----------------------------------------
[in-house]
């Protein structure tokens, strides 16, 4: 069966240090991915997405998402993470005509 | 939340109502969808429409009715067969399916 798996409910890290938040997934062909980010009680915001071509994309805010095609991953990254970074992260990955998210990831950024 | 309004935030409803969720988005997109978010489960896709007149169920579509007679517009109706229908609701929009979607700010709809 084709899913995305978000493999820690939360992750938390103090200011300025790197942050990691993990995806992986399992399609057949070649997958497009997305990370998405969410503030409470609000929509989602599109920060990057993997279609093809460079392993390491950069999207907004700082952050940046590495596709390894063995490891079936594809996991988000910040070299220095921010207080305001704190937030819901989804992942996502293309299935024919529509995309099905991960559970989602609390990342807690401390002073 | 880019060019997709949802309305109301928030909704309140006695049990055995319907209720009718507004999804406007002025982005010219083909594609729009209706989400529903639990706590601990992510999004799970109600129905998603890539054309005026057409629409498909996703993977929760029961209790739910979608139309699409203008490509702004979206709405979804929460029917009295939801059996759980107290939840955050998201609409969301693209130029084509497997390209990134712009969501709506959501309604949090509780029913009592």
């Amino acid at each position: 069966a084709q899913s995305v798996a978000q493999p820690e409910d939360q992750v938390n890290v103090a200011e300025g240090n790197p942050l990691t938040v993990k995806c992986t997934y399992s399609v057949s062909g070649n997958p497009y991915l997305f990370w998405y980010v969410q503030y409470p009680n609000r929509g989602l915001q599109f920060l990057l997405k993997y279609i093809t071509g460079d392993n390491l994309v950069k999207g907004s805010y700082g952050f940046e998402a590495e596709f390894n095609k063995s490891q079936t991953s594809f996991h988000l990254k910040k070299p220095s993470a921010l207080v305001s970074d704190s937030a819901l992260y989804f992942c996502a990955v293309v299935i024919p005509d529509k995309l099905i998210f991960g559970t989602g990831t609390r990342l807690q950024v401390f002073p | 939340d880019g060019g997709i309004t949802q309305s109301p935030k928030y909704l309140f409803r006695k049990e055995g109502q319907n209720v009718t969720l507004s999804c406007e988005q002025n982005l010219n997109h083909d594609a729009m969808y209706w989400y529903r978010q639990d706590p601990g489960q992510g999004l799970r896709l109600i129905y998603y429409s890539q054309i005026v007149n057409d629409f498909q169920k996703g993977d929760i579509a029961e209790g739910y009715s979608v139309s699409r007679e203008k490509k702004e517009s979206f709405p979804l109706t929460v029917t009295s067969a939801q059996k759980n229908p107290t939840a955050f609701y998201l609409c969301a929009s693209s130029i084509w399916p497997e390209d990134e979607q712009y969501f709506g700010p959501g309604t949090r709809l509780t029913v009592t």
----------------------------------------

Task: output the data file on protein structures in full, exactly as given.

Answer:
[in-house]
């Protein structure tokens, strides 16, 4: 069966240090991915997405998402993470005509 | 939340109502969808429409009715067969399916 798996409910890290938040997934062909980010009680915001071509994309805010095609991953990254970074992260990955998210990831950024 | 309004935030409803969720988005997109978010489960896709007149169920579509007679517009109706229908609701929009979607700010709809 084709899913995305978000493999820690939360992750938390103090200011300025790197942050990691993990995806992986399992399609057949070649997958497009997305990370998405969410503030409470609000929509989602599109920060990057993997279609093809460079392993390491950069999207907004700082952050940046590495596709390894063995490891079936594809996991988000910040070299220095921010207080305001704190937030819901989804992942996502293309299935024919529509995309099905991960559970989602609390990342807690401390002073 | 880019060019997709949802309305109301928030909704309140006695049990055995319907209720009718507004999804406007002025982005010219083909594609729009209706989400529903639990706590601990992510999004799970109600129905998603890539054309005026057409629409498909996703993977929760029961209790739910979608139309699409203008490509702004979206709405979804929460029917009295939801059996759980107290939840955050998201609409969301693209130029084509497997390209990134712009969501709506959501309604949090509780029913009592």
């Amino acid at each position: 069966a084709q899913s995305v798996a978000q493999p820690e409910d939360q992750v938390n890290v103090a200011e300025g240090n790197p942050l990691t938040v993990k995806c992986t997934y399992s399609v057949s062909g070649n997958p497009y991915l997305f990370w998405y980010v969410q503030y409470p009680n609000r929509g989602l915001q599109f920060l990057l997405k993997y279609i093809t071509g460079d392993n390491l994309v950069k999207g907004s805010y700082g952050f940046e998402a590495e596709f390894n095609k063995s490891q079936t991953s594809f996991h988000l990254k910040k070299p220095s993470a921010l207080v305001s970074d704190s937030a819901l992260y989804f992942c996502a990955v293309v299935i024919p005509d529509k995309l099905i998210f991960g559970t989602g990831t609390r990342l807690q950024v401390f002073p | 939340d880019g060019g997709i309004t949802q309305s109301p935030k928030y909704l309140f409803r006695k049990e055995g109502q319907n209720v009718t969720l507004s999804c406007e988005q002025n982005l010219n997109h083909d594609a729009m969808y209706w989400y529903r978010q639990d706590p601990g489960q992510g999004l799970r896709l109600i129905y998603y429409s890539q054309i005026v007149n057409d629409f498909q169920k996703g993977d929760i579509a029961e209790g739910y009715s979608v139309s699409r007679e203008k490509k702004e517009s979206f709405p979804l109706t929460v029917t009295s067969a939801q059996k759980n229908p107290t939840a955050f609701y998201l609409c969301a929009s693209s130029i084509w399916p497997e390209d990134e979607q712009y969501f709506g700010p959501g309604t949090r709809l509780t029913v009592t």